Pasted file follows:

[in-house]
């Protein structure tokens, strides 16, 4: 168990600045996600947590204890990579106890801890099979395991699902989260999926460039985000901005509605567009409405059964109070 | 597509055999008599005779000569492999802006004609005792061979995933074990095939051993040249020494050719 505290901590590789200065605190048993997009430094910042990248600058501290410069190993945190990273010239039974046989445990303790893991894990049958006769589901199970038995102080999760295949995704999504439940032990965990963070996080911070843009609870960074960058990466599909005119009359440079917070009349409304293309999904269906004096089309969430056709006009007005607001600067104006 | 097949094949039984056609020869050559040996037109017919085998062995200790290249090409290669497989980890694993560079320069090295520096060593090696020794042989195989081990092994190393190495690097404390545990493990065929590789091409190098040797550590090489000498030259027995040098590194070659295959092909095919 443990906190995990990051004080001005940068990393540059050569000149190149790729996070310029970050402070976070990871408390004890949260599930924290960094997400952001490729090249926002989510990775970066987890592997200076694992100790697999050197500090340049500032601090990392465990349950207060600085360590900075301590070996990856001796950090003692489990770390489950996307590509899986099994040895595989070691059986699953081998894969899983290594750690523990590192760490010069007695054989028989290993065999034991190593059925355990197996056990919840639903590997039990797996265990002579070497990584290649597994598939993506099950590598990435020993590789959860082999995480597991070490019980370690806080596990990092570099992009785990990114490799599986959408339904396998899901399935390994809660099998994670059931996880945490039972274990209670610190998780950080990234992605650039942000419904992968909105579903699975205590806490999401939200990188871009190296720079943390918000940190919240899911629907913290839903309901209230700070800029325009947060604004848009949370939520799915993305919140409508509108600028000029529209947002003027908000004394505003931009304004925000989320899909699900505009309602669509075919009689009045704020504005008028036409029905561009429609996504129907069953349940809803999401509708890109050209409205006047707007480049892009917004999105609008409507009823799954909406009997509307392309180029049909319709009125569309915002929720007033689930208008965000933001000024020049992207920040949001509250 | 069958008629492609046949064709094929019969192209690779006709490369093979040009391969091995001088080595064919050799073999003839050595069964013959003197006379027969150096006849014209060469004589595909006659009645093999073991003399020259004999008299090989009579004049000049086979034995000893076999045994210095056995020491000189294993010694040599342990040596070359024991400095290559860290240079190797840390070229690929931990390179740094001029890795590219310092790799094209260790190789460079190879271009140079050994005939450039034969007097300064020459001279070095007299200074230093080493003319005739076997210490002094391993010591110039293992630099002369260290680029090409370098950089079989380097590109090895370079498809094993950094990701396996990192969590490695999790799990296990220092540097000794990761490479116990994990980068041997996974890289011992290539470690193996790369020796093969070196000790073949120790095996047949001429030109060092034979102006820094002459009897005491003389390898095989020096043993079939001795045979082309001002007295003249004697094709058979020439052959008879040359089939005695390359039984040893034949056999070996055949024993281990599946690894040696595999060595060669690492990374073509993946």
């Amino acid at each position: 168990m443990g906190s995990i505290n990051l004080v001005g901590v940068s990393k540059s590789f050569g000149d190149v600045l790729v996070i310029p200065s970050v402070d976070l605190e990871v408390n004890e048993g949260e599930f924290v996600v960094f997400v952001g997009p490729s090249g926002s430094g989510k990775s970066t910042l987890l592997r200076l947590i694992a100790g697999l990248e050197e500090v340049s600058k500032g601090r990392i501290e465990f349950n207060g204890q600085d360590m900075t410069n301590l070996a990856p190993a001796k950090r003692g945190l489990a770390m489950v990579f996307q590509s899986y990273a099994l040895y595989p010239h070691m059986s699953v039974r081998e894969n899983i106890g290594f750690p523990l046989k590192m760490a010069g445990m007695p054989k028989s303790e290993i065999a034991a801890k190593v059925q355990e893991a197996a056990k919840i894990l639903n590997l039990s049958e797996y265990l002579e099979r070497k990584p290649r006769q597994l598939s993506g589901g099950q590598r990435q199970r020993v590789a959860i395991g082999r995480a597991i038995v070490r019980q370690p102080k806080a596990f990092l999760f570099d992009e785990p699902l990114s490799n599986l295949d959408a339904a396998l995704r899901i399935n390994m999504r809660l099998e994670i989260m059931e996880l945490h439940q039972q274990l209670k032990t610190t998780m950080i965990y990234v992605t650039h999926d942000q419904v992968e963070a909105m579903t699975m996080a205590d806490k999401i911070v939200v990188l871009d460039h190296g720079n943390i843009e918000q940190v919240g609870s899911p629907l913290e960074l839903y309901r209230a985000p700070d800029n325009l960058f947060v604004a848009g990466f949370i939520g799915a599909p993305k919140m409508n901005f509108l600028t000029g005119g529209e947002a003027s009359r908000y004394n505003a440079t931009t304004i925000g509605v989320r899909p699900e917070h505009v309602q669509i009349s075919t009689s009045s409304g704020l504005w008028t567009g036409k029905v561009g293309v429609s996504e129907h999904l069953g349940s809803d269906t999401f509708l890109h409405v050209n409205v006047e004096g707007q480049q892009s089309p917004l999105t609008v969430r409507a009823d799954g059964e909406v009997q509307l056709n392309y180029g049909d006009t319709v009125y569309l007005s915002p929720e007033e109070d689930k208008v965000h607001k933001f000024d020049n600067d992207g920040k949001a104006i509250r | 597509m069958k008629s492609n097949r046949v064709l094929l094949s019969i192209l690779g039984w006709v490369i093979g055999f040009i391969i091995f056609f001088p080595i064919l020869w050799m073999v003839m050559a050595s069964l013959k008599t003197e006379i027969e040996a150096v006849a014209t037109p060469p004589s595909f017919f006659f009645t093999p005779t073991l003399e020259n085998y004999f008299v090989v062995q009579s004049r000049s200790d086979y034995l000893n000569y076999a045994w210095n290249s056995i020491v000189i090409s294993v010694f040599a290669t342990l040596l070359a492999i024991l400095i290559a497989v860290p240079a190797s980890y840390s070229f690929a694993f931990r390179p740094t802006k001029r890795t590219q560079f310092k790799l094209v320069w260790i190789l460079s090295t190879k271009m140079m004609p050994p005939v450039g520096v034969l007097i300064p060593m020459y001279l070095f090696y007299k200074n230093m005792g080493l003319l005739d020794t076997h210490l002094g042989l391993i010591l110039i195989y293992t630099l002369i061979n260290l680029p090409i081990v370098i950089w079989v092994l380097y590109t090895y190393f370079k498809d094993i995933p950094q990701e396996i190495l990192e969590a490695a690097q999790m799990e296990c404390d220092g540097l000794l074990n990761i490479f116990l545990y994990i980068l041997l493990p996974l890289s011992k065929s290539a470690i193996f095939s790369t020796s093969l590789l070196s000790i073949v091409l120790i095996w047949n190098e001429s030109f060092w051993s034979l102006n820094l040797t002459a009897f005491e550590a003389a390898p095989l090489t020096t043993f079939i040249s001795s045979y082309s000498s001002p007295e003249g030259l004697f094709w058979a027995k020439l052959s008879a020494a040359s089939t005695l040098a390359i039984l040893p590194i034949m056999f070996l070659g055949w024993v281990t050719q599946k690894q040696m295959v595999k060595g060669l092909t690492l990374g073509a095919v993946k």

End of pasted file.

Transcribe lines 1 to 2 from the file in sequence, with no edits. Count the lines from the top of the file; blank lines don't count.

[in-house]
């Protein structure tokens, strides 16, 4: 168990600045996600947590204890990579106890801890099979395991699902989260999926460039985000901005509605567009409405059964109070 | 597509055999008599005779000569492999802006004609005792061979995933074990095939051993040249020494050719 505290901590590789200065605190048993997009430094910042990248600058501290410069190993945190990273010239039974046989445990303790893991894990049958006769589901199970038995102080999760295949995704999504439940032990965990963070996080911070843009609870960074960058990466599909005119009359440079917070009349409304293309999904269906004096089309969430056709006009007005607001600067104006 | 097949094949039984056609020869050559040996037109017919085998062995200790290249090409290669497989980890694993560079320069090295520096060593090696020794042989195989081990092994190393190495690097404390545990493990065929590789091409190098040797550590090489000498030259027995040098590194070659295959092909095919 443990906190995990990051004080001005940068990393540059050569000149190149790729996070310029970050402070976070990871408390004890949260599930924290960094997400952001490729090249926002989510990775970066987890592997200076694992100790697999050197500090340049500032601090990392465990349950207060600085360590900075301590070996990856001796950090003692489990770390489950996307590509899986099994040895595989070691059986699953081998894969899983290594750690523990590192760490010069007695054989028989290993065999034991190593059925355990197996056990919840639903590997039990797996265990002579070497990584290649597994598939993506099950590598990435020993590789959860082999995480597991070490019980370690806080596990990092570099992009785990990114490799599986959408339904396998899901399935390994809660099998994670059931996880945490039972274990209670610190998780950080990234992605650039942000419904992968909105579903699975205590806490999401939200990188871009190296720079943390918000940190919240899911629907913290839903309901209230700070800029325009947060604004848009949370939520799915993305919140409508509108600028000029529209947002003027908000004394505003931009304004925000989320899909699900505009309602669509075919009689009045704020504005008028036409029905561009429609996504129907069953349940809803999401509708890109050209409205006047707007480049892009917004999105609008409507009823799954909406009997509307392309180029049909319709009125569309915002929720007033689930208008965000933001000024020049992207920040949001509250 | 069958008629492609046949064709094929019969192209690779006709490369093979040009391969091995001088080595064919050799073999003839050595069964013959003197006379027969150096006849014209060469004589595909006659009645093999073991003399020259004999008299090989009579004049000049086979034995000893076999045994210095056995020491000189294993010694040599342990040596070359024991400095290559860290240079190797840390070229690929931990390179740094001029890795590219310092790799094209260790190789460079190879271009140079050994005939450039034969007097300064020459001279070095007299200074230093080493003319005739076997210490002094391993010591110039293992630099002369260290680029090409370098950089079989380097590109090895370079498809094993950094990701396996990192969590490695999790799990296990220092540097000794990761490479116990994990980068041997996974890289011992290539470690193996790369020796093969070196000790073949120790095996047949001429030109060092034979102006820094002459009897005491003389390898095989020096043993079939001795045979082309001002007295003249004697094709058979020439052959008879040359089939005695390359039984040893034949056999070996055949024993281990599946690894040696595999060595060669690492990374073509993946």